Amid the placid Prairie breezes that sweep the streets of Provost, Alta., Deon Erasmus goes about his business like a typical country doctor. There are babies to deliver, house calls to make, local hospital meetings to attend. Rural medicine is a dream come true for the 42-year-old family physician, who, with his wife, Antoinette, left the strife of his native South Africa in 1991 for a quieter, more secure life in Canada. As a military medical officer, Erasmus witnessed the horrors of guerrilla warfare in Angola and the brutal repression of apartheid, South Africa’s old system of racial segregation. Today, South African doctors are still flocking to Canada, seeking a foreign haven from rising crime, a falling currency and wrenching changes to the health-care system. “We’ve got kids now, and you don’t want your kids living in that kind of atmosphere,” says Antoinette Erasmus, 39, and now, like her husband, a landed immigrant.
“For me, that’s why Canada is so wonderful—it’s just a great place to be.”
But even in a peaceful Prairie town, the past can be an unexpected intruder. It came back to claim Deon and Antoinette Erasmus last week, when South Africa’s Truth and Reconciliation Commission said it wants to question them in connection with bizarre, and often shocking, allegations about chemical and biological weapons secretly developed by the South African army between 1983 and 1992 to target blacks. Jacobus Bothma, a former South African military doctor who has worked as an orthopedic surgeon in North Battleford, Sask., since 1994, was also named as a potential witness. The attorney general in the northern province of Transvaal would like to interview them, too, for his criminal case against their former boss Wouter Basson, an internist and former high-ranking army officer nicknamed “Dr. Death.” The investigators stress, however, that they want to talk to the three as cooperative witnesses rather than suspects.
Basson was in charge of the sinister chemical weapons program, dubbed Project Coast. In testimony before the Truth and Reconciliation Commission in recent weeks, Project Coast researchers and scientists— hoping eventually to be granted amnesty—
told investigators that the program produced mass quantities of cholera, anthrax and botulism, and developed specialized poisons to kill enemies of apartheid through James Bond-style poison-tipped umbrellas, screwdrivers and clothing impregnated with lethal toxins. The chemicals were designed to cause death without leaving any trace. Several black leaders, including Steve Biko, subject of the movie Cry Freedom, are now believed to have been poisoned by toxins
The probe of a shocking campaign against blacks reaches into Canada
produced by army researchers. Another plan, never carried out, called for imprisoned anti-apartheid icon Nelson Mandela, now president of the country, to be slowly poisoned to the point of losing his mental capacity, then released from jail.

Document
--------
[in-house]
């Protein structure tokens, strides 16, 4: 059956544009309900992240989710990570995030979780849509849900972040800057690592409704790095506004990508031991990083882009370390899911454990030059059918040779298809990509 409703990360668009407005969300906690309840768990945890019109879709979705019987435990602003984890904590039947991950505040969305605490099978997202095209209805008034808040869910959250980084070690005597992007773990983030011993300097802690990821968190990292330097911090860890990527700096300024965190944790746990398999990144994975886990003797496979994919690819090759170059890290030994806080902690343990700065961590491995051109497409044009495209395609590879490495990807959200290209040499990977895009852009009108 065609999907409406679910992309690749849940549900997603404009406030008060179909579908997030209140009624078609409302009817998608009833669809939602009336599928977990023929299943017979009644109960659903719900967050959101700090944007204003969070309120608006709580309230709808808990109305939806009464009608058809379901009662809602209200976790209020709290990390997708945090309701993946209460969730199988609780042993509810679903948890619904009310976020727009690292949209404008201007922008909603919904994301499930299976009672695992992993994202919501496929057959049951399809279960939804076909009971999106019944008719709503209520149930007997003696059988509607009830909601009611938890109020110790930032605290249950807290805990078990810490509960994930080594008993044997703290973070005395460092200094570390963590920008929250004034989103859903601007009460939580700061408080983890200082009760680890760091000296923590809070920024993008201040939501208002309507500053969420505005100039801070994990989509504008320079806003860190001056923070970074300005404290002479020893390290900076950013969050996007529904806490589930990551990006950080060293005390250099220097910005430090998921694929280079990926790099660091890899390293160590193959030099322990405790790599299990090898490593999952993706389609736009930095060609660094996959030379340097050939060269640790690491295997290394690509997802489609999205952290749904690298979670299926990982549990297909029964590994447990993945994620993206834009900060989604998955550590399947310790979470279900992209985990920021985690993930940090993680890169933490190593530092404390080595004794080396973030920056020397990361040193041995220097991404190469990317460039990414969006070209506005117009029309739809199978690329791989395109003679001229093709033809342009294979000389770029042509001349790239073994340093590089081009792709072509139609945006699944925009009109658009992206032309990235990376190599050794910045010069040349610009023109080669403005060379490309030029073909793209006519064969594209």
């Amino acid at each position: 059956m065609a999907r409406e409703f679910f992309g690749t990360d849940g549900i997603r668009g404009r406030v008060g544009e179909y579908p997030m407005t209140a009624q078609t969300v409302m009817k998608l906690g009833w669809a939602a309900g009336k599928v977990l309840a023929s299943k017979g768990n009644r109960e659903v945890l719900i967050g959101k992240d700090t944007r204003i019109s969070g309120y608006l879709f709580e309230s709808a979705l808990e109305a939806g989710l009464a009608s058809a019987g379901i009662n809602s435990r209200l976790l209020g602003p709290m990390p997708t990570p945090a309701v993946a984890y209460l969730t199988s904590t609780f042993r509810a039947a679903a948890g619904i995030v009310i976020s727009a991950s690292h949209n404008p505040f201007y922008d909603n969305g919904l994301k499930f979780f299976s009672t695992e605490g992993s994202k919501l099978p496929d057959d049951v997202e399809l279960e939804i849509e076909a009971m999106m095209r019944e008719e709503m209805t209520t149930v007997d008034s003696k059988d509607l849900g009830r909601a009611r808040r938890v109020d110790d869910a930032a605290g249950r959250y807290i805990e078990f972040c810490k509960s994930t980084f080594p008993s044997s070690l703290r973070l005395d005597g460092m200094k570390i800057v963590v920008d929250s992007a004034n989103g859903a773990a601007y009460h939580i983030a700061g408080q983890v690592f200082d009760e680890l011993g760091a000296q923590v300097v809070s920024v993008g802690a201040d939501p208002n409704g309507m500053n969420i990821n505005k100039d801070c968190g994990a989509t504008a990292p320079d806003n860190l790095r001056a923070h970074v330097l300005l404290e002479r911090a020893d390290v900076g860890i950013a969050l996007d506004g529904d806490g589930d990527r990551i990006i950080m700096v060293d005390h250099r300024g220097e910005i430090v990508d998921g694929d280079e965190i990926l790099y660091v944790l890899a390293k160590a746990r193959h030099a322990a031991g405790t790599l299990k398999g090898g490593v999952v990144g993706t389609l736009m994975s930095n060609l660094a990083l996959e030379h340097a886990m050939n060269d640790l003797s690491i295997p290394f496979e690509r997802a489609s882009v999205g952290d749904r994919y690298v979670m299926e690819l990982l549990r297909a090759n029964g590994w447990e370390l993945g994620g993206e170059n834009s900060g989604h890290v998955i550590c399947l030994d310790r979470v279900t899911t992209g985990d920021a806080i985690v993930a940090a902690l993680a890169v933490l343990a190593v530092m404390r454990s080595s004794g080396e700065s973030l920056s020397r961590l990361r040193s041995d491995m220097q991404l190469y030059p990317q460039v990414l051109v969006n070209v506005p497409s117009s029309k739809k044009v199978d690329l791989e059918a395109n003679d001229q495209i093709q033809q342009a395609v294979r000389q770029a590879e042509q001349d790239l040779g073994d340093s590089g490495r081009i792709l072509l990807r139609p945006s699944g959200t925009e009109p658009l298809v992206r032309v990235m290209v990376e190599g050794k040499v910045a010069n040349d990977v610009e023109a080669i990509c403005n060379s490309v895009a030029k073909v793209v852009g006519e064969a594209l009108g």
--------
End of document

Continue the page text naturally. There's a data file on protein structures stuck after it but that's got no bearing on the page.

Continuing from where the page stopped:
Nothing was too grotesque for Project Coast. Medical researcher Schalk van Rensburg testified that in 1985, Basson asked him to come up with a vaccine to render black women infertile. The infertility vaccine never materialized, so Basson asked another researcher to develop bacteria that would only harm blacks; that attempt also failed. The doctor also once said that rebellious black communities should be “sorted out with cholera,” which he kept in ample doses in a bar fridge in one of his labs. Basson is suspected of selling his chemical
weapons secrets to Libya in 1994, and now faces 20 charges of murder, fraud and possession of illicit drugs, such as Ecstasy and Mandrax, much of them allegedly destined for black shantytowns that now have serious drug problems.
Prairie doctors Erasmus and Bothma were both lieutenant-colonels assigned to Basson’s labs, while Antoinette Erasmus worked as a librarian for Infladel (Pty) Ltd., a Pretoria-based front company set up to funnel government money to Project Coast. But while they say they knew Basson personally, the three insist they were involved only in routine medical work and had no knowledge of the horrifying experiments carried out under his command. “He was a very compassionate person, as far as I’m concerned,” says Bothma, 43. “Years after I left the military, he used to phone my wife when it was her birthday.”
Bothma maintains he had never heard of Project Coast until agents with the Canadian Security Intelligence Service, who were accompanying South African intelligence agents, questioned him about the matter early last year. Antoinette Erasmus, who was also questioned last year, says she was I aware that chemical weapons were being developed “for defensive purposes,” but had no knowledge of other weapons. Still, all work at Infladel was carried out in top secrecy. “Everything you worked on you would lock away in a safe at the end of the day,” she recalls. “We worked on a ‘need-to-know’ basis, so I didn’t question people.”
Bothma and the Erasmuses say they are willing to co-operate with South African investigators, but have received no request to testify. Basson, for his part, refuses to say anything to the commission, arguing that this could prejudice his criminal cases. For Bothma, the uncertainty “is really churning my guts” as he continues practising on a temporary work permit. “As far as I’m concerned, it’s a storm in a teacup,” he says. “I just hope it goes away, but I don’t think it’s going to.” Not, at least, if South African investigators have their way.
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